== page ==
Judge Albuquerque proceeds to argue against any form of state regulation of the media. He advises that the ‘Convention-compatible way for the State to fulfil its positive obligations regarding media freedom is either to opt for a self-regulatory model or to adopt a co-regulatory model’. Where the majority undertakes a disappointingly narrow analysis by refusing to rule on the Convention-compatibility of sections 12(3) and (4), Judge Albuquerque goes well beyond the facts before him, concluding that ‘heavy-handed State regulation is not suitable for regulating the media’.
This case provided the first opportunity for the Court to engage with the regulation of journalistic objectivity, and specifically the fact-opinion distinction. This distinction is not unprecedented and is indeed well recognized across the journalistic profession. For example, The Irish Times states that ‘[…] comment and opinion […] shall be identifiable from fact.’ The Parliamentary Assembly of the Council of Europe further underlined the distinction as one of the pillars of ethical journalism; its 1993 Resolution on the Ethics of Journalism states that ‘the basic principle of any ethical consideration of journalism is that a clear distinction must be drawn between news and opinion.’ The legislative enforcement of the distinction is also seen in the domestic law of other member states. For example, the UK Communications Act 2003 excludes ‘all expressions of […] opinions of the person providing the [television or radio] service’ where the programme concerns political or industrial controversy or current public policy. Similarly, Germany’s Inter-State Treaty on Broadcasting states that ‘commentary must be clearly separated from reporting and be identified as such by naming the author.’
Given the significance of the fact-opinion distinction for the journalistic profession and the inevitable ambiguity of upholding such a distinction, the Court could have taken the opportunity to consider whether any legislation aiming to enforce a fact-opinion distinction could pass the ‘prescribed by law’ hurdle of Article 10(2). In such an analysis, the Court’s decision would have had ramifications well beyond the Convention-compatibility of the Hungarian Media Law by embroiling legislative instruments from, inter alia, the UK and Germany. Considering the fragility of journalistic independence and the democratic function of the media, a finding that any legislation purporting to enforce the fact-opinion distinction is incompatible with Article 10 would have been welcome. Indeed, the Court could have offered guidance as to the need for a system of self-regulation, or at the very least, co-regulation, of the journalistic profession to guarantee the protection of Article 10.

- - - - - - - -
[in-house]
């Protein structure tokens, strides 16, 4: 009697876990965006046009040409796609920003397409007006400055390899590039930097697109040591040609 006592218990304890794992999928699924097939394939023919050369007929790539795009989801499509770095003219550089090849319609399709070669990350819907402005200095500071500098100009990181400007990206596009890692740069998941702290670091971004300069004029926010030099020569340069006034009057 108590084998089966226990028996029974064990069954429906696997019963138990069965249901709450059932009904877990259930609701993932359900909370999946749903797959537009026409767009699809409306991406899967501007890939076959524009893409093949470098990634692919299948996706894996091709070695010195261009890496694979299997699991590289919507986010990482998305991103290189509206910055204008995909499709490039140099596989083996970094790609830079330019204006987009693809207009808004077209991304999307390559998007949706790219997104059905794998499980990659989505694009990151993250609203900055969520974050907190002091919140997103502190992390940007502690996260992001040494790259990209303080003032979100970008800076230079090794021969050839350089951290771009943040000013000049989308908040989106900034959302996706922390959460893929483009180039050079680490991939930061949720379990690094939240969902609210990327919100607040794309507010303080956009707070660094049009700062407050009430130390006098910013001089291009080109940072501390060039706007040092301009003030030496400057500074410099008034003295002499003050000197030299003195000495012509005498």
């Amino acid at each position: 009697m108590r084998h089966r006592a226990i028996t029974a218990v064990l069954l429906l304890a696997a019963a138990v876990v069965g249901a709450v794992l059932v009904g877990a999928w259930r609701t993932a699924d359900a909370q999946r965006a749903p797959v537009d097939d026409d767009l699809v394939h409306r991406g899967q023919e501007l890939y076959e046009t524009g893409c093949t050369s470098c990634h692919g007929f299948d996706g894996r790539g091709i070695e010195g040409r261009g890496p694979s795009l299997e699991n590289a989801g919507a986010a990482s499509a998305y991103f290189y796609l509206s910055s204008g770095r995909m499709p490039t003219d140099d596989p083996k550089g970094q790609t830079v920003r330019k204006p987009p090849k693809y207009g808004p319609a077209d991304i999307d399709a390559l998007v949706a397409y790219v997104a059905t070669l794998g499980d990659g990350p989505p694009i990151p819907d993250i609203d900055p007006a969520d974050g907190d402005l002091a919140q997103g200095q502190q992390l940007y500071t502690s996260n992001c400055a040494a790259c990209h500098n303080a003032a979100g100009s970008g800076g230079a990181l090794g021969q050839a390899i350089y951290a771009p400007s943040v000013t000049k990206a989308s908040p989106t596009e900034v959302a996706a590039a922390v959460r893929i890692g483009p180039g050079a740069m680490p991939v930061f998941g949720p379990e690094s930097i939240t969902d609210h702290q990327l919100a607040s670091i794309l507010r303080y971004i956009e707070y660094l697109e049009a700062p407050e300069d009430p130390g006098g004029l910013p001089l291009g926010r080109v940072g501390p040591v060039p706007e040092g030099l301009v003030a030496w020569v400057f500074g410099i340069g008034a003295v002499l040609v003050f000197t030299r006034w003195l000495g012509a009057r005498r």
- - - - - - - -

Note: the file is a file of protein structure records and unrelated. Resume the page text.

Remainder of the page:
Alternatively, rather than offering guidance on the compatibility of media legislation across l’espace juridique, the Court could have specifically considered the context of the Hungarian Media Act. The Venice Commission notes that the functionality of a media law depends on the specific political and economic context of each country. In its finding that Hungary’s media law was unsuitable, the Venice Commission considered the ‘quasi-monopoly of the ruling coalition in the political sphere, powers and structure of State regulatory bodies [and the] size and the level of concentration of the media market’ (see page 22 of the judgement). Considering the Venice Commission’s Opinion, the Court could have held that the circumstances of Hungary’s Media Act render the regulation of the fact-opinion distinction either too uncertain to be ‘prescribed by law,’ or too partisan to be ‘necessary in a democratic society.’
Instead, the Court adopted an incoherent approach to the ‘prescribed by law’ hurdle, and failed to take the opportunity to clarify Convention-compatible ways of regulating journalistic objectivity. In the era of ‘fake news’, the Court’s reluctance to offer guidance is troubling. Ultimately, the Court’s finding that an injunction on the use of ‘far-right’ violates Article 10 is welcome. However, the majority’s reluctance to rule on the Convention-compatibility of the Hungarian Media Act is at best puzzling and, at worst, evidence of a reluctance to hold the Hungarian government to account. Orbán’s erosion of the country’s democratic institutions raises serious concern about the protection of human rights. The majority’s unwillingness to send a clear message that Hungary’s legislation falls short and demands reform is disappointing.
Nina de Puy Kamp is Paralegal at Leigh Day Solicitors, London UK. The opinions in this post belong solely to the author.
This post originally appeared on the Strasbourg Observers blog and is reproduced with permission and thanks